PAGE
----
Forty-two-year-old Maria Esquivel nearly died at work. She collapsed on a table with chest pain that surgeons at Texas Health Presbyterian Hospital Plano were able to correct with teamwork and quick thinking.
“It felt like an elephant was resting on my chest,” Esquivel said. “I remember walking to the restroom to splash water on my face, and I blacked out.”
Her manager saw her face turning pale as she struggled to breathe.
Immediately, he called 911.
Esquivel, going in and out of consciousness in the ambulance, arrived at Texas Health Plano minutes later. She was having a heart attack — an ST-elevation myocardial infarction (STEMI), to be exact. A major blockage in Esquivel’s left artery was cutting off blood flow and oxygen to the heart muscle.
When unblocking the artery, Mark Peterman, M.D., an interventional cardiologist on the Texas Health Plano medical staff, noticed something else. The left artery was abnormal, making the procedure even more challenging. Because of its irregular form, it was difficult to access and place the stent inside Esquivel’s coronary artery, which was necessary to help restore blood flow to her heart.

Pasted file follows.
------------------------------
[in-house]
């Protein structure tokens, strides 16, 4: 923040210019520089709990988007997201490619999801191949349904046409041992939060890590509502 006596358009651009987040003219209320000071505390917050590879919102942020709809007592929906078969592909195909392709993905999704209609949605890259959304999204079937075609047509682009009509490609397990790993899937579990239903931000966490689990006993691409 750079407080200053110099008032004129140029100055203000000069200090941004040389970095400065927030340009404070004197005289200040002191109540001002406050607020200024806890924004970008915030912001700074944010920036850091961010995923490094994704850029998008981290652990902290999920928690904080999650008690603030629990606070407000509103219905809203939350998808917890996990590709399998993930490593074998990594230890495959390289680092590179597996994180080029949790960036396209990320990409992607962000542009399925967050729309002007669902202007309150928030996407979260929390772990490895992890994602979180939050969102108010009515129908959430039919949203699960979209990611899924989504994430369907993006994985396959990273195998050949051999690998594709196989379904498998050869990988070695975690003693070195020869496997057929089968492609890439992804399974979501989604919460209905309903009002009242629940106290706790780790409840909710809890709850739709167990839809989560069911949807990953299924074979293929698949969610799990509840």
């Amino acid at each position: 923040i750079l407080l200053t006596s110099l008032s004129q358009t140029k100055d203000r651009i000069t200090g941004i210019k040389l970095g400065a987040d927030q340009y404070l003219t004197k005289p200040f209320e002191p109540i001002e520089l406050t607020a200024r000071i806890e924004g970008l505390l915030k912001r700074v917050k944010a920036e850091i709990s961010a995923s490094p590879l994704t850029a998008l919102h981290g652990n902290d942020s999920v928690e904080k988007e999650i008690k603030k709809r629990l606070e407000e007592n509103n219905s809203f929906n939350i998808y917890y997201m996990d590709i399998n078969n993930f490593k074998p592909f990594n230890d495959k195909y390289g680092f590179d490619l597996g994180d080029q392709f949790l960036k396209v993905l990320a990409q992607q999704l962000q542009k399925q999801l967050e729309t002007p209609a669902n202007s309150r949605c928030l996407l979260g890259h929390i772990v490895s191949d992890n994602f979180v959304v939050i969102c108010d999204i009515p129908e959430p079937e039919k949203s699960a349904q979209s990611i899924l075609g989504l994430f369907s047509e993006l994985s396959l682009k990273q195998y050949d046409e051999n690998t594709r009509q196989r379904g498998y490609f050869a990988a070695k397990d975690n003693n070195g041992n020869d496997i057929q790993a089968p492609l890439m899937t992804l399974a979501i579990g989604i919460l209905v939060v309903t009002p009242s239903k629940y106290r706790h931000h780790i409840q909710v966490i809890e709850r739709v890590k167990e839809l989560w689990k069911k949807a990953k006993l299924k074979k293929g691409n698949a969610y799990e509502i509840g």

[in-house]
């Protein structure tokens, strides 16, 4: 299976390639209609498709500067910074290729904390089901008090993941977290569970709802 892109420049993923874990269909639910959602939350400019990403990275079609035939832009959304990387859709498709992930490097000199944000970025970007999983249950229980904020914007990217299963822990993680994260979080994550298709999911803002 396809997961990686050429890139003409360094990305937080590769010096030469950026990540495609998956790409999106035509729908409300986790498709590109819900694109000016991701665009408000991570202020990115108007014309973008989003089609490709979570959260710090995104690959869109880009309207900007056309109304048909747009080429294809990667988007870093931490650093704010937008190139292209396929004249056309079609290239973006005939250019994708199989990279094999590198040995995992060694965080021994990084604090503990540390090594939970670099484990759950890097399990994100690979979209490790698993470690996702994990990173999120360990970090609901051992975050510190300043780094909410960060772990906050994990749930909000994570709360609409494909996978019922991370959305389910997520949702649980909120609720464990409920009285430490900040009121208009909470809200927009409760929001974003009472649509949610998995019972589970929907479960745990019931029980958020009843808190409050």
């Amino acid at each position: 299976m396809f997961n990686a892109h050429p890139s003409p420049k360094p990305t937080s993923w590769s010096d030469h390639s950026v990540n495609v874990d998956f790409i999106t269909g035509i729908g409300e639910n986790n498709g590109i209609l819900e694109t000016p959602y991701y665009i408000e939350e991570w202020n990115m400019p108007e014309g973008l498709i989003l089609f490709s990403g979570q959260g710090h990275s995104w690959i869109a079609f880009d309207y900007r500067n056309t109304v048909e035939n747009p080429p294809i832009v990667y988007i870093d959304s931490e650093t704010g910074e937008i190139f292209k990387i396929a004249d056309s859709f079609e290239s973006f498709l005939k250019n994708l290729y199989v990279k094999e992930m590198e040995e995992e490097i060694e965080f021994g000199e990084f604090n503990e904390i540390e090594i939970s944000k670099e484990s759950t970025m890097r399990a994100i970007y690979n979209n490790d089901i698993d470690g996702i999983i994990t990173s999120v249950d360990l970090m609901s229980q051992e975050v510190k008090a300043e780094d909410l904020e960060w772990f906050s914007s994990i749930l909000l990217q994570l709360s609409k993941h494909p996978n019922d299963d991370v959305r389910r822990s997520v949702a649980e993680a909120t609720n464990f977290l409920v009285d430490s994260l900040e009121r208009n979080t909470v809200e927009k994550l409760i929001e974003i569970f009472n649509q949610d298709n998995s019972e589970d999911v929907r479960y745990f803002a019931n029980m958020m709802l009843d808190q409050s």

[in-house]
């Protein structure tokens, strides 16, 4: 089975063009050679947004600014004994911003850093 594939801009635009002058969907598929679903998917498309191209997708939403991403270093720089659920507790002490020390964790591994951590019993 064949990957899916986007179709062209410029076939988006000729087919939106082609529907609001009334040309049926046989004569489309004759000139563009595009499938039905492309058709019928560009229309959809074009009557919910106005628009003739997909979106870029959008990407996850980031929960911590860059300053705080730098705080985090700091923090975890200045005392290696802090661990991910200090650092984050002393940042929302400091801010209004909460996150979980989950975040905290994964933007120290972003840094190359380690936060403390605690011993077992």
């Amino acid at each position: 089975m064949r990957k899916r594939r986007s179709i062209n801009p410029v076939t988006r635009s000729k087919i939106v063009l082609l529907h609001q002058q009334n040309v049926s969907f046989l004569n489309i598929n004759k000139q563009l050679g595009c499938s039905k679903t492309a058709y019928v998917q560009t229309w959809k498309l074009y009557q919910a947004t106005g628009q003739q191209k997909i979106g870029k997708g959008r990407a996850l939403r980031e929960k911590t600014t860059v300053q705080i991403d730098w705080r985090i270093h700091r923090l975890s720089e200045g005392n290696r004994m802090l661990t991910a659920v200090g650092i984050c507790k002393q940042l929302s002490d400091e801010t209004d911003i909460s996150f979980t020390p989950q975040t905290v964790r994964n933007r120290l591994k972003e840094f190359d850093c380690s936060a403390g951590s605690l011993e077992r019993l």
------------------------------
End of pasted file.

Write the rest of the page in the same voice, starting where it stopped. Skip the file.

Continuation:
During the procedure, Esquivel stopped breathing. She suffered ventricular fibrillation, which is an irregular heart rhythm that causes cardiac arrest.
“The situation was dire,” Peterman said. “We performed CPR for more than an hour.”
To protect Esquivel’s deteriorating lungs and brain function, Peterman and other doctors on the medical staff determined that a mechanical heart pump — one of the world’s smallest — would help improve her heart function and save her life.
Esquivel spent five days in the ICU on a ventilator before she could finally breathe on her own.
After spending close to two weeks at Texas Health Plano, Esquivel was released to continue her recovery at home.
“Mrs. Esquivel has a stent in her left main coronary artery to maintain blood flow to the heart, and she’s feeling and doing much better,” Peterman said.
He suspects a tear in the artery triggered the 42-year-old’s heart attack, but despite this rare cause, Esquivel’s life-threatening event is one we all can learn from.
Since her heart attack, Esquivel made a few changes, and encourages others to do the same.
“Take care of yourself, talk to your doctor and find a good hospital that will explain things to you,” she said. “I found that at Texas Health Plano.”
According to the American Heart Association, each year one in three women will die of heart disease. Learn how Texas Health and Go Red for Women® are working together to fight heart disease in women and how you can find out your risks and make your heart health a priority today.